Unfortunately, though, this system of transaction – as satisfying as it may be – is not conducive to our spiritual lives. Far too often in my experience, it is very easy to slip into this kind of mentality when relating to God. For instance, have you ever had these kind of thoughts: “If I say these certain prayers, in this certain way, then God will give me what I ask for.” And if it doesn’t work out the first time, then perhaps you may think: “Maybe I didn’t say the prayers right, or maybe God didn’t want to listen to me.”

As common as this problem may be, it could not be a further deviation from the reality of prayer. At its most fundamental level, prayer is the relationship between Persons. No, I’m not talking about some random person and some generic God. I’m talking about the Father, Son, and Holy Spirit. When we enter into prayer, we are entering into the eternal love which already exists between the Trinity – a love to which we are always invited. In fact, all prayer begins with God’s own initiative. He makes the invitation to this eternal communion, and we make the response. 

With this in mind, entering into prayer can no longer be a transaction-based relationship, but rather must be more akin to entering into the most beautiful family imaginable. Are the answers always clear-cut in a family relationship? I don’t think so. However, in the ideal family, what is the one unchanging foundation? Unconditional love. That’s merely on a human level. We cannot even begin to imagine the depths of that love existing in the blessed Trinity, save for the tiny glimpse we can see by looking at the eternal Son of the Father hanging on the Cross – for each one of us personally.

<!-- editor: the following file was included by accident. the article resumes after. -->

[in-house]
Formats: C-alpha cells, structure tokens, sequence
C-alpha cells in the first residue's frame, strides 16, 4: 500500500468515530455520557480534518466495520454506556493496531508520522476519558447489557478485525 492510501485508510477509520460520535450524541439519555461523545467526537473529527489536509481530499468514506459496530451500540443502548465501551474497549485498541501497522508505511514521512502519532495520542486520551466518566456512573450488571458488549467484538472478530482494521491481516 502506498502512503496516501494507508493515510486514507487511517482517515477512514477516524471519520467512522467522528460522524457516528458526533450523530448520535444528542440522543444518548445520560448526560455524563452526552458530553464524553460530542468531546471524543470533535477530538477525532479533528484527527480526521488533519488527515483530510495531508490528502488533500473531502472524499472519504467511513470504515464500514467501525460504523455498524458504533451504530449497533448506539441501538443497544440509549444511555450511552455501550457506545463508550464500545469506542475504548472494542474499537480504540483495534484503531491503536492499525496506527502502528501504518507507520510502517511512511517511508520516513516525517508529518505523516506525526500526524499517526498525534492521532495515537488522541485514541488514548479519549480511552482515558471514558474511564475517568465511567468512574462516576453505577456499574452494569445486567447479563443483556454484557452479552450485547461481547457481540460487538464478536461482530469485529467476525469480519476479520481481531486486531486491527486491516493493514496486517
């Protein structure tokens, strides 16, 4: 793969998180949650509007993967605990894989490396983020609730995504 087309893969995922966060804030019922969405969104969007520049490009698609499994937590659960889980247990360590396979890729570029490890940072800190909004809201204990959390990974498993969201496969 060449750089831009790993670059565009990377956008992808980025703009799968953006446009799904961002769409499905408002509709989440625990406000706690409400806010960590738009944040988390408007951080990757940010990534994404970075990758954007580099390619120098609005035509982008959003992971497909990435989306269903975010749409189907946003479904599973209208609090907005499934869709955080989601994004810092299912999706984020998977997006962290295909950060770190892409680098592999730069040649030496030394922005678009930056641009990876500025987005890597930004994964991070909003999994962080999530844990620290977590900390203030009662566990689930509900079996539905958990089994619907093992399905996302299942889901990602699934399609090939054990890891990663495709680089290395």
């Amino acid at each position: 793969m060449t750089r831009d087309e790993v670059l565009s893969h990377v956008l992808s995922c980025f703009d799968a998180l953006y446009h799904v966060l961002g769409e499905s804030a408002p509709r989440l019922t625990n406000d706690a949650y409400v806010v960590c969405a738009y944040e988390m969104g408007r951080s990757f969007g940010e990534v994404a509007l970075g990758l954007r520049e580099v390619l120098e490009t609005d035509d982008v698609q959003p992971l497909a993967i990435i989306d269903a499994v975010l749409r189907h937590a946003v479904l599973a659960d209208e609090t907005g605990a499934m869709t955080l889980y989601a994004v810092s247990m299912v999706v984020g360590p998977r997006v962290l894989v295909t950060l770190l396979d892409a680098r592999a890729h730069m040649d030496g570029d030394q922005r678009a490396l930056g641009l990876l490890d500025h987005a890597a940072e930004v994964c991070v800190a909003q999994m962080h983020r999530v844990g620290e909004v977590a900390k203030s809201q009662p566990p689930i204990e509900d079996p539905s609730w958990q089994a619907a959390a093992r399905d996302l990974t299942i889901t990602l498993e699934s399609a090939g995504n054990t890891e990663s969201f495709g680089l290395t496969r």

For me, and I would venture to say for most 21st century Americans, the problem with prayer is it’s seeming lack of efficiency. I don’t typically judge the goodness of a family based on efficiency. The same should be true of the Blessed Trinity. We should consider prayer not in relation to efficiency or demonstrable results, but rather in regard to the love and intimacy of the relationships between the human person and the divine Persons. 

God does not merely want to give us candy bars or sodas like a vending machine, He wants to give us Himself. This is, of course, most profoundly made manifest in the gift of the Eucharist in which Christ gives Himself to us in His Body and Blood, through the power of the Holy Spirit, so that we can be reconciled to the Father. In a certain sense, through the Eucharist, we are invited into the greatest “Family Dinner” of the Blessed Trinity. 

If I ever get over my own selfishness and worldly tastes – perhaps I will begin to enjoy that eternal Feast more than this melted Snickers and outdated Sierra Mist…

HATE Your Mother and Father?!?!?

Jesus often says radical things in order to get our attention and to shake us out of our false understandings about life. Jesus says in Luke 14:25, “If anyone comes to me without hating his father and mother, wife and children, brothers and sisters, and even his own life, he cannot be my disciple.” That is a pretty radical statement!

Disclaimer – Jesus is not giving us permission to treat our families like garbage or to intentionally treat our mothers, fathers, and families with disdain or malice, but that we cannot allow these things to be the center of our lives.